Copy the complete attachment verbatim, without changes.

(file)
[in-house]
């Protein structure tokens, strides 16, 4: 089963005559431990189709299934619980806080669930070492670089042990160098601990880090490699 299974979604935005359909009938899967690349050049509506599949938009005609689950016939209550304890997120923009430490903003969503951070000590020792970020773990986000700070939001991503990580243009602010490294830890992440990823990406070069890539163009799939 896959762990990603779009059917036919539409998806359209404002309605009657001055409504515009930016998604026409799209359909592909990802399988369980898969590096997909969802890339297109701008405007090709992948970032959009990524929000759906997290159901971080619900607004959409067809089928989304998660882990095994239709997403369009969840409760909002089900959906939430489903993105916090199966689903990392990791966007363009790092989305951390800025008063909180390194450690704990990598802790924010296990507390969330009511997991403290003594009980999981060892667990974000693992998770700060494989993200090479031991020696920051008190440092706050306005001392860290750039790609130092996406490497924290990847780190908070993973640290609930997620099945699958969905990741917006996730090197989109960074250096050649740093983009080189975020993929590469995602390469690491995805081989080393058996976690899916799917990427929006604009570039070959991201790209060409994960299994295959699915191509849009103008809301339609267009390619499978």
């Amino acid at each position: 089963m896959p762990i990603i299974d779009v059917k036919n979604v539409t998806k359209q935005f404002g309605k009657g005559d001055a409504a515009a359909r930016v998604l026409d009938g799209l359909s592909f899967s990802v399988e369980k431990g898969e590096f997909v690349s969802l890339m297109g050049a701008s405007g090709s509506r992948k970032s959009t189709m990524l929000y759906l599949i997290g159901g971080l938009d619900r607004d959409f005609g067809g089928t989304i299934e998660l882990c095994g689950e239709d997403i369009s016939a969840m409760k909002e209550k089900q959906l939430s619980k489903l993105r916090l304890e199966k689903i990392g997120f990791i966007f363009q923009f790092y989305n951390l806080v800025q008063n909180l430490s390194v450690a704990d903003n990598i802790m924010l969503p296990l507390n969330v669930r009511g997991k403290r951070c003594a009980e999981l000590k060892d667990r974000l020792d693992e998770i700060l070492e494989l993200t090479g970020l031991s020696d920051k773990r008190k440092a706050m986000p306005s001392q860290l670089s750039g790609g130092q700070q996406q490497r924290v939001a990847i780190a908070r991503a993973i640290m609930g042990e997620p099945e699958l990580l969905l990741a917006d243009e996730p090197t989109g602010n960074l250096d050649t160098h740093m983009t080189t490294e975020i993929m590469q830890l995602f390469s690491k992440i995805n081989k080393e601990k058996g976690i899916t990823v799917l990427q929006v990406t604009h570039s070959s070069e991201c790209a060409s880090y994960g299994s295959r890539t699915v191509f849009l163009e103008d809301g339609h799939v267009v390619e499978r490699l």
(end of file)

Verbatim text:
[in-house]
């Protein structure tokens, strides 16, 4: 089963005559431990189709299934619980806080669930070492670089042990160098601990880090490699 299974979604935005359909009938899967690349050049509506599949938009005609689950016939209550304890997120923009430490903003969503951070000590020792970020773990986000700070939001991503990580243009602010490294830890992440990823990406070069890539163009799939 896959762990990603779009059917036919539409998806359209404002309605009657001055409504515009930016998604026409799209359909592909990802399988369980898969590096997909969802890339297109701008405007090709992948970032959009990524929000759906997290159901971080619900607004959409067809089928989304998660882990095994239709997403369009969840409760909002089900959906939430489903993105916090199966689903990392990791966007363009790092989305951390800025008063909180390194450690704990990598802790924010296990507390969330009511997991403290003594009980999981060892667990974000693992998770700060494989993200090479031991020696920051008190440092706050306005001392860290750039790609130092996406490497924290990847780190908070993973640290609930997620099945699958969905990741917006996730090197989109960074250096050649740093983009080189975020993929590469995602390469690491995805081989080393058996976690899916799917990427929006604009570039070959991201790209060409994960299994295959699915191509849009103008809301339609267009390619499978």
């Amino acid at each position: 089963m896959p762990i990603i299974d779009v059917k036919n979604v539409t998806k359209q935005f404002g309605k009657g005559d001055a409504a515009a359909r930016v998604l026409d009938g799209l359909s592909f899967s990802v399988e369980k431990g898969e590096f997909v690349s969802l890339m297109g050049a701008s405007g090709s509506r992948k970032s959009t189709m990524l929000y759906l599949i997290g159901g971080l938009d619900r607004d959409f005609g067809g089928t989304i299934e998660l882990c095994g689950e239709d997403i369009s016939a969840m409760k909002e209550k089900q959906l939430s619980k489903l993105r916090l304890e199966k689903i990392g997120f990791i966007f363009q923009f790092y989305n951390l806080v800025q008063n909180l430490s390194v450690a704990d903003n990598i802790m924010l969503p296990l507390n969330v669930r009511g997991k403290r951070c003594a009980e999981l000590k060892d667990r974000l020792d693992e998770i700060l070492e494989l993200t090479g970020l031991s020696d920051k773990r008190k440092a706050m986000p306005s001392q860290l670089s750039g790609g130092q700070q996406q490497r924290v939001a990847i780190a908070r991503a993973i640290m609930g042990e997620p099945e699958l990580l969905l990741a917006d243009e996730p090197t989109g602010n960074l250096d050649t160098h740093m983009t080189t490294e975020i993929m590469q830890l995602f390469s690491k992440i995805n081989k080393e601990k058996g976690i899916t990823v799917l990427q929006v990406t604009h570039s070959s070069e991201c790209a060409s880090y994960g299994s295959r890539t699915v191509f849009l163009e103008d809301g339609h799939v267009v390619e499978r490699l």